How does the brain interpret computer languages?

Image of a pillar covered in lit ones and zeroes.

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In the US, a 2016 Gallup poll found that the majority of schools want to start teaching code, with 66 percent of K-12 school principals thinking that computer science learning should be incorporated into other subjects. Most countries in Europe have added coding classes and computer science to their school curricula, with France and Spain introducing theirs in 2015. This new generation of coders is expected to boost the worldwide developer population from 23.9 million in 2019 to 28.7 million in 2024.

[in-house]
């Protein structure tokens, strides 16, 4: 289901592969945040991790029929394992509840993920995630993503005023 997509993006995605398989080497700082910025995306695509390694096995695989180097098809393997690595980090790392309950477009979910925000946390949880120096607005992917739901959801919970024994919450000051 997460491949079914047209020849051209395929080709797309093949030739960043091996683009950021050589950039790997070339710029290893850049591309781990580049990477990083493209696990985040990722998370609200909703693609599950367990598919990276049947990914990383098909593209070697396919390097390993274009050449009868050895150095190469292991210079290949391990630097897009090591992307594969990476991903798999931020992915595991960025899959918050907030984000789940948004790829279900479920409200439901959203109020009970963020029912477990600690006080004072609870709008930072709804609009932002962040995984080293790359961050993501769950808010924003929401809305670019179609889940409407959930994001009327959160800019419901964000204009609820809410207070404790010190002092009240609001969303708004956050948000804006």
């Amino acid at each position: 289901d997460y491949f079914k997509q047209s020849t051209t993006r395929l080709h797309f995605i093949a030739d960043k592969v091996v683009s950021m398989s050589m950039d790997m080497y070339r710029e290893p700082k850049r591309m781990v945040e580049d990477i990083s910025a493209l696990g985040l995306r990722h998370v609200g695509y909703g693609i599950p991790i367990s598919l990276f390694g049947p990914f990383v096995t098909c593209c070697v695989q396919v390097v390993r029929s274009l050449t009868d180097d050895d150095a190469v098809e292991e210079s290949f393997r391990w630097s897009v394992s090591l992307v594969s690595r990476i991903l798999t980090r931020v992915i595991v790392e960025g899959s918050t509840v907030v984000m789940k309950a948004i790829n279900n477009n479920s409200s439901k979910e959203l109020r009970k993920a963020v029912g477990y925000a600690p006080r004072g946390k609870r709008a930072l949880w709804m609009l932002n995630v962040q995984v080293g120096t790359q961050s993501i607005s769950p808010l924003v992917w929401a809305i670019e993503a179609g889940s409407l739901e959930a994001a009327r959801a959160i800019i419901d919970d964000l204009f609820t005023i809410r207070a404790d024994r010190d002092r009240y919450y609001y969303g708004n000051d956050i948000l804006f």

Despite all this effort, there’s still some confusion on how to teach coding. Is it more like a language, or more like math? Some new research may have settled this question by watching the brain’s activity while subjects read Python code.

Two schools on schooling

Right now, there are two schools of thought. The prevailing one is that coding is a type of language, with its own grammar rules and syntax that must be followed. After all, they’re called coding languages for a reason, right? This idea even has its own snazzy acronym: Coding as Another Language, or CAL.

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